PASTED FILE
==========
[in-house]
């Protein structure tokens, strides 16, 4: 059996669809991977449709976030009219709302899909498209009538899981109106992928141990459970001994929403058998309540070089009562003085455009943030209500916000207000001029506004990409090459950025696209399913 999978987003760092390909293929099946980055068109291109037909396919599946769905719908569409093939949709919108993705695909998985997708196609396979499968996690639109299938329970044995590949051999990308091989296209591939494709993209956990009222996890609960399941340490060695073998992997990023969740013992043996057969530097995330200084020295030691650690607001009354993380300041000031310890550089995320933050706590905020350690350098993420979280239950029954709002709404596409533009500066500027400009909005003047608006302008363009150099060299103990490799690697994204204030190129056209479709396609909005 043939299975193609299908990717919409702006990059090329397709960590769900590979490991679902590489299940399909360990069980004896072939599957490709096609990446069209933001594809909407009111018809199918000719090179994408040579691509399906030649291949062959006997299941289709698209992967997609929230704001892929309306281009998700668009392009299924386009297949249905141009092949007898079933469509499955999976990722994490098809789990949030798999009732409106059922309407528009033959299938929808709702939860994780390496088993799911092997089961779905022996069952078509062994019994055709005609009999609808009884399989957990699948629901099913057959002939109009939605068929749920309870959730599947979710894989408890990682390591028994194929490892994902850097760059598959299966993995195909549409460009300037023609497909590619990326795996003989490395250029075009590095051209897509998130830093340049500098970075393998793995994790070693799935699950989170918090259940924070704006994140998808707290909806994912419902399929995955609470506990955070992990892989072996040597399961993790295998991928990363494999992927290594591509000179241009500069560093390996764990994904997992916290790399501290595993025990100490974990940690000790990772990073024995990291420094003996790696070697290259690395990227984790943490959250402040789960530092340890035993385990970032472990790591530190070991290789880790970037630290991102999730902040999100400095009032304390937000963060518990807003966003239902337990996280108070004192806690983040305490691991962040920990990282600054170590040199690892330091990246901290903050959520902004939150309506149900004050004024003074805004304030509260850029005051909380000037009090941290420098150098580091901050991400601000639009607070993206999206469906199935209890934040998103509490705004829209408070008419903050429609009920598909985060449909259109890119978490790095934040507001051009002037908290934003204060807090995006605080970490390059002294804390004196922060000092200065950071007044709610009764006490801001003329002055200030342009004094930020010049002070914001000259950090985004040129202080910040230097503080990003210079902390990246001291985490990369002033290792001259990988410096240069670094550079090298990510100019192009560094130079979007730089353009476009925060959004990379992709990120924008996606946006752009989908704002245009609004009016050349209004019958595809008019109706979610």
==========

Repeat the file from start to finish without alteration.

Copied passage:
[in-house]
């Protein structure tokens, strides 16, 4: 059996669809991977449709976030009219709302899909498209009538899981109106992928141990459970001994929403058998309540070089009562003085455009943030209500916000207000001029506004990409090459950025696209399913 999978987003760092390909293929099946980055068109291109037909396919599946769905719908569409093939949709919108993705695909998985997708196609396979499968996690639109299938329970044995590949051999990308091989296209591939494709993209956990009222996890609960399941340490060695073998992997990023969740013992043996057969530097995330200084020295030691650690607001009354993380300041000031310890550089995320933050706590905020350690350098993420979280239950029954709002709404596409533009500066500027400009909005003047608006302008363009150099060299103990490799690697994204204030190129056209479709396609909005 043939299975193609299908990717919409702006990059090329397709960590769900590979490991679902590489299940399909360990069980004896072939599957490709096609990446069209933001594809909407009111018809199918000719090179994408040579691509399906030649291949062959006997299941289709698209992967997609929230704001892929309306281009998700668009392009299924386009297949249905141009092949007898079933469509499955999976990722994490098809789990949030798999009732409106059922309407528009033959299938929808709702939860994780390496088993799911092997089961779905022996069952078509062994019994055709005609009999609808009884399989957990699948629901099913057959002939109009939605068929749920309870959730599947979710894989408890990682390591028994194929490892994902850097760059598959299966993995195909549409460009300037023609497909590619990326795996003989490395250029075009590095051209897509998130830093340049500098970075393998793995994790070693799935699950989170918090259940924070704006994140998808707290909806994912419902399929995955609470506990955070992990892989072996040597399961993790295998991928990363494999992927290594591509000179241009500069560093390996764990994904997992916290790399501290595993025990100490974990940690000790990772990073024995990291420094003996790696070697290259690395990227984790943490959250402040789960530092340890035993385990970032472990790591530190070991290789880790970037630290991102999730902040999100400095009032304390937000963060518990807003966003239902337990996280108070004192806690983040305490691991962040920990990282600054170590040199690892330091990246901290903050959520902004939150309506149900004050004024003074805004304030509260850029005051909380000037009090941290420098150098580091901050991400601000639009607070993206999206469906199935209890934040998103509490705004829209408070008419903050429609009920598909985060449909259109890119978490790095934040507001051009002037908290934003204060807090995006605080970490390059002294804390004196922060000092200065950071007044709610009764006490801001003329002055200030342009004094930020010049002070914001000259950090985004040129202080910040230097503080990003210079902390990246001291985490990369002033290792001259990988410096240069670094550079090298990510100019192009560094130079979007730089353009476009925060959004990379992709990120924008996606946006752009989908704002245009609004009016050349209004019958595809008019109706979610």